Archive for the ‘Growing Up as a Missionary Kid’ Category

The Sin of Entitlement: MK Perspective

Friday, November 4th, 2016

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When we believe that we deserve something that we have not earned or worked for, we have the sin of entitlement. Having grown up as a missionary kid in a third world country, entitlement is one of the worst qualities I’ve seen in Americans. This sin is truly ugly and selfish. It’s strange that people feel so entitled in such a rich country.

I have seen my Guatemalan friends in houses with dirt floors, completely at peace. They don’t have a bratty, angry attitude like Americans do about deserving better… that their condition is somehow someone else’s fault.

People in third world countries who are in true poverty know that they are not entitled to anything. They try to find some clean water to drink and to produce enough food in their field not to starve.

So many Americans want “free” handouts from the government, not realizing that all government money comes from taxes—the sweat and tears of the common people. By demanding more goods without working for them, they are forcing the middle class into poverty. Higher taxes mean less money to pay bills for normal people who are working.

Americans demand rights that God never gave them. No one deserves anything. You should get what you earn. The only thing you deserve is what you work for.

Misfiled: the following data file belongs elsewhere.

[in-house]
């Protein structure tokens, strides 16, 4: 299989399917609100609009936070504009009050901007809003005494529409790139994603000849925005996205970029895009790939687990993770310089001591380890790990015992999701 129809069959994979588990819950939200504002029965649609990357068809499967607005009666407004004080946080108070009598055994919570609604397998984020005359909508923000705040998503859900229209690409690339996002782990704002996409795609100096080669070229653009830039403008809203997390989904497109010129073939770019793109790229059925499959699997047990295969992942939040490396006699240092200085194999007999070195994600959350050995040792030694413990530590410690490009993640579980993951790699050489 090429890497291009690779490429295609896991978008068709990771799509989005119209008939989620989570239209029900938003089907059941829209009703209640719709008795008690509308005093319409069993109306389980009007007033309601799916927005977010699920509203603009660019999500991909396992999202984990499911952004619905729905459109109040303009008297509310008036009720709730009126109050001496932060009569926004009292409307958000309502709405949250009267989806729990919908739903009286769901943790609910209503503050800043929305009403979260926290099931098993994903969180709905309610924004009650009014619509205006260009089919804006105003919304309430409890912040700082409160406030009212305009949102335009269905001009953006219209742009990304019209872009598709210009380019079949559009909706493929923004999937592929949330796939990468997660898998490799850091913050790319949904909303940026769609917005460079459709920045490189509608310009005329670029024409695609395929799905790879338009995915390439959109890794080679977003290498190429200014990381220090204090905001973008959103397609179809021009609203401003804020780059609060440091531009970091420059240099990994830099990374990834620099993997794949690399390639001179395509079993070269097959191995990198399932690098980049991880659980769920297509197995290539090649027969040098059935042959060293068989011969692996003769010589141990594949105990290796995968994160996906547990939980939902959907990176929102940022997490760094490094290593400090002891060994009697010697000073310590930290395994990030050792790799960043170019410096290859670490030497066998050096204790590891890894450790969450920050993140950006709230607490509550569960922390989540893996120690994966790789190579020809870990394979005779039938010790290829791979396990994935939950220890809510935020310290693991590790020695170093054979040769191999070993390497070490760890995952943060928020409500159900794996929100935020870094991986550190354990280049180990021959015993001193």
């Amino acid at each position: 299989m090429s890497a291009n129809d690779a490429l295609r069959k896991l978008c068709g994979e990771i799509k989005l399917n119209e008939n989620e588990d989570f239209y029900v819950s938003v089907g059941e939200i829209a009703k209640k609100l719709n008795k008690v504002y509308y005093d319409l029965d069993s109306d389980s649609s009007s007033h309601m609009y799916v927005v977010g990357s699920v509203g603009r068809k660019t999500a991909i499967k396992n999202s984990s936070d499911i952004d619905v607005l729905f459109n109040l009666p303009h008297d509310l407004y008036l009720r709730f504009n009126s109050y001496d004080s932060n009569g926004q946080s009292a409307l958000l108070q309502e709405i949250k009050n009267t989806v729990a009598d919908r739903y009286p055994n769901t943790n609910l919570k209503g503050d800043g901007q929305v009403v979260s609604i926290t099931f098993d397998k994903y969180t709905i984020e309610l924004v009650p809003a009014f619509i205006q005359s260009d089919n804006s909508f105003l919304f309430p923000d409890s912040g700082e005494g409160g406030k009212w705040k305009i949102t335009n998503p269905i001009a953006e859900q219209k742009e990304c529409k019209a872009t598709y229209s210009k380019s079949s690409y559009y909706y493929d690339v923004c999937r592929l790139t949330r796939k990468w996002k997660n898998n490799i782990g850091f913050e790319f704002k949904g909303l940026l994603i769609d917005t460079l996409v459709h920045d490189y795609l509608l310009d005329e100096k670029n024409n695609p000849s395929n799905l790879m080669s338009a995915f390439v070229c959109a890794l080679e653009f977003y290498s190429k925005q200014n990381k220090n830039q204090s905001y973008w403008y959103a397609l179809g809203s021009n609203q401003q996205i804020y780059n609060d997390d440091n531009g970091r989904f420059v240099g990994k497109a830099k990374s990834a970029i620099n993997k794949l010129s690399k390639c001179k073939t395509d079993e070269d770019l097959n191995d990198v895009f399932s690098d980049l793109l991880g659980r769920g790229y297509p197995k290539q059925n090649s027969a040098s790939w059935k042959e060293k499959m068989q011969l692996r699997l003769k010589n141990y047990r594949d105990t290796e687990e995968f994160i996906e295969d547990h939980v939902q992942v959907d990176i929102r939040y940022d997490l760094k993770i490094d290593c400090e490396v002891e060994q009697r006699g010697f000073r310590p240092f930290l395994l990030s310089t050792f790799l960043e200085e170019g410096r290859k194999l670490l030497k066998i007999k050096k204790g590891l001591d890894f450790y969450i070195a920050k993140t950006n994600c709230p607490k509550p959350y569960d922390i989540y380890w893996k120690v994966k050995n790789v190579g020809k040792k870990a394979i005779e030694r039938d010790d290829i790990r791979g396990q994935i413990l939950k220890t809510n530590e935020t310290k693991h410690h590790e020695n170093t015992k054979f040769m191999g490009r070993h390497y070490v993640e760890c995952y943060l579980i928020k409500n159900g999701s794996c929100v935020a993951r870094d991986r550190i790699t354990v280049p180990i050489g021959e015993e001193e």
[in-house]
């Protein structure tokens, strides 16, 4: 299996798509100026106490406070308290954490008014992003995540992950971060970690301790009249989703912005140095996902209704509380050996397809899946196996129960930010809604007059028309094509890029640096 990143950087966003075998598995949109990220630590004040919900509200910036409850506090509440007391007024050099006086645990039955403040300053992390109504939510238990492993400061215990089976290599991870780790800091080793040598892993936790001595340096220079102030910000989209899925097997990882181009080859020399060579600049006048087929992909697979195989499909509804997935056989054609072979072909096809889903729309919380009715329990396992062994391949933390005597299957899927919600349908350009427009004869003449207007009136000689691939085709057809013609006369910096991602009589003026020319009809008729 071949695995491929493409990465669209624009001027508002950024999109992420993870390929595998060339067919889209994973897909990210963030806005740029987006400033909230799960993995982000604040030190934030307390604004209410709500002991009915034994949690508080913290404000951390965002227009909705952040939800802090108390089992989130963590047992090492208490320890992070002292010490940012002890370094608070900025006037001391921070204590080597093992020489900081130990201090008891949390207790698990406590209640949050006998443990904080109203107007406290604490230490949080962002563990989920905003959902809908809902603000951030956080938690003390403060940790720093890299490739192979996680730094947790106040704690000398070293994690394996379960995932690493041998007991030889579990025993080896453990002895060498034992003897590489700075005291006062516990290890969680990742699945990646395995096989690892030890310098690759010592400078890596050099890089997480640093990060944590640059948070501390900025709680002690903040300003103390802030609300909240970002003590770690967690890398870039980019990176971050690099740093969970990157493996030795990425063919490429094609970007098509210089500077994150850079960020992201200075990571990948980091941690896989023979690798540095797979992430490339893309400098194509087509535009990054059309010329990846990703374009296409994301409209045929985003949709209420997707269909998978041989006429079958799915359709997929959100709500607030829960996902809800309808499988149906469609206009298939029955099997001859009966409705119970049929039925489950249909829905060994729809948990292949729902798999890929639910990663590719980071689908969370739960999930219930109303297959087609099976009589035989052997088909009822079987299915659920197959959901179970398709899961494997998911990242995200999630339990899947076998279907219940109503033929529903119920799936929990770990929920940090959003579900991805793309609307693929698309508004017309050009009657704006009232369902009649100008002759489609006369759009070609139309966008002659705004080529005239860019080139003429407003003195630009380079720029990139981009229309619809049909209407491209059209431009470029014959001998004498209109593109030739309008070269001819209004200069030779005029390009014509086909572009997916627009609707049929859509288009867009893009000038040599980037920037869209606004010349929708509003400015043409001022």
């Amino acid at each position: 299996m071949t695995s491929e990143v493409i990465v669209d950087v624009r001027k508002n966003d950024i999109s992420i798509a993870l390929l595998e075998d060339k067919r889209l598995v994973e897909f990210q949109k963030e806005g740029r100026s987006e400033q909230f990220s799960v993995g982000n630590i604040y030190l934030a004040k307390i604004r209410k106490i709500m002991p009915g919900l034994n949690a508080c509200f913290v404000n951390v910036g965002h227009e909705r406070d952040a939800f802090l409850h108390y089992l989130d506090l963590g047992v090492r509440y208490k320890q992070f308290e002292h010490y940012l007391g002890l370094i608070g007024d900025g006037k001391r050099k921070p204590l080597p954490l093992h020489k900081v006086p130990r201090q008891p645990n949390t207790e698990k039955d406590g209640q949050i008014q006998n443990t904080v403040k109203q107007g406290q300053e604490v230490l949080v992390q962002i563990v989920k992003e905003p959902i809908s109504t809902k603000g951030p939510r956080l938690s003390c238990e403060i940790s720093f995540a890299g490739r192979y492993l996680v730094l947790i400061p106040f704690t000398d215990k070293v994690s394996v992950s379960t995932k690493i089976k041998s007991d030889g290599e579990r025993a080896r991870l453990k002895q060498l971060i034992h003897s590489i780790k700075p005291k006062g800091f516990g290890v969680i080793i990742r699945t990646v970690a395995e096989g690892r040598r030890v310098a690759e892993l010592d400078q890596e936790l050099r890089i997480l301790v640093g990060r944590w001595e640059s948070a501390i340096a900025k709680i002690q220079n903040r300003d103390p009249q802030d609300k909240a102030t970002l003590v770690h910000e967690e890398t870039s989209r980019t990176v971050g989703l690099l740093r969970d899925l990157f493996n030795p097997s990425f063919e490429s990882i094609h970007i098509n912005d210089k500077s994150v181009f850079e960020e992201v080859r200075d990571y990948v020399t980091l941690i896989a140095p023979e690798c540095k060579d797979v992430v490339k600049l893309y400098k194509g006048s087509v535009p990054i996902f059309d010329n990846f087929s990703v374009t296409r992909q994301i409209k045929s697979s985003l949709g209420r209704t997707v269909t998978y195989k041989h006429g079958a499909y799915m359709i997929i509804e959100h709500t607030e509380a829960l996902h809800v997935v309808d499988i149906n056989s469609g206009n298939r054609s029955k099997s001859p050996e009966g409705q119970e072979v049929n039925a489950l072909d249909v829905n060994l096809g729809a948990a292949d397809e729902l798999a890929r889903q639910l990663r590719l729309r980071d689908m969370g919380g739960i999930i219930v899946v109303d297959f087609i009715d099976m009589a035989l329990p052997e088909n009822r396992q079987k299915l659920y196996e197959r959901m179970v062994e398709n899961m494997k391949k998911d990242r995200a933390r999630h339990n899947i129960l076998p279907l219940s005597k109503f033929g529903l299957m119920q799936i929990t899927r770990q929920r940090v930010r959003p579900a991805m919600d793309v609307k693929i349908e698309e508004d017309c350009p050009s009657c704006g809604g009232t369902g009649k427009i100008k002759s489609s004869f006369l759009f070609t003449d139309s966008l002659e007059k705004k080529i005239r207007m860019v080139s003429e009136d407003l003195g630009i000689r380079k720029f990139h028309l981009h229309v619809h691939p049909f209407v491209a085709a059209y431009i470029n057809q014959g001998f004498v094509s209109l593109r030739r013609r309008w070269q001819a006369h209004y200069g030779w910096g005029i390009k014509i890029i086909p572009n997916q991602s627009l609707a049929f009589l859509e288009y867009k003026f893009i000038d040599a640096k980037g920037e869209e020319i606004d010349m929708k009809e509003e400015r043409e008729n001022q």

The richest nation on earth is the most miserable—with a huge proportion of its population on pharmaceudical drugs. Yes, people are so miserable because of their bratty attitudes where they think that if they don’t have a perfect house, a perfect marriage, and perfect kids without putting in continuous work, they need mood-altering drugs to put up with their misery.

Entitled people are often bored with their lives. All bored people are sinning. They are not walking by the Spirit. There is always something God wants you to be doing in any given situation, and He will empower you to do it and give you joy in ministering to others. Boredom indicates that you feel that you are entitled to a continuous variety of entertainment, otherwise you will snap at the people around you.

I’m fed up with this attitude.

A sense of entitlement is sin. Pay for your own goods and services. Stop demanding that other people sweat and break their backs to provide for your entertainment and gluttony. I see people who say they are poor but own a cell phone. This is not a necessity. Nope. If you have $100 a month for a cell phone, I will not give you a single penny for your basic bills because you are a squanderer. If you’ve paid all your bills and you are not mooching off others, you are allowed to get a cell phone. You are not entitled to the luxury of a cell phone if you are not able to pay your basic bills.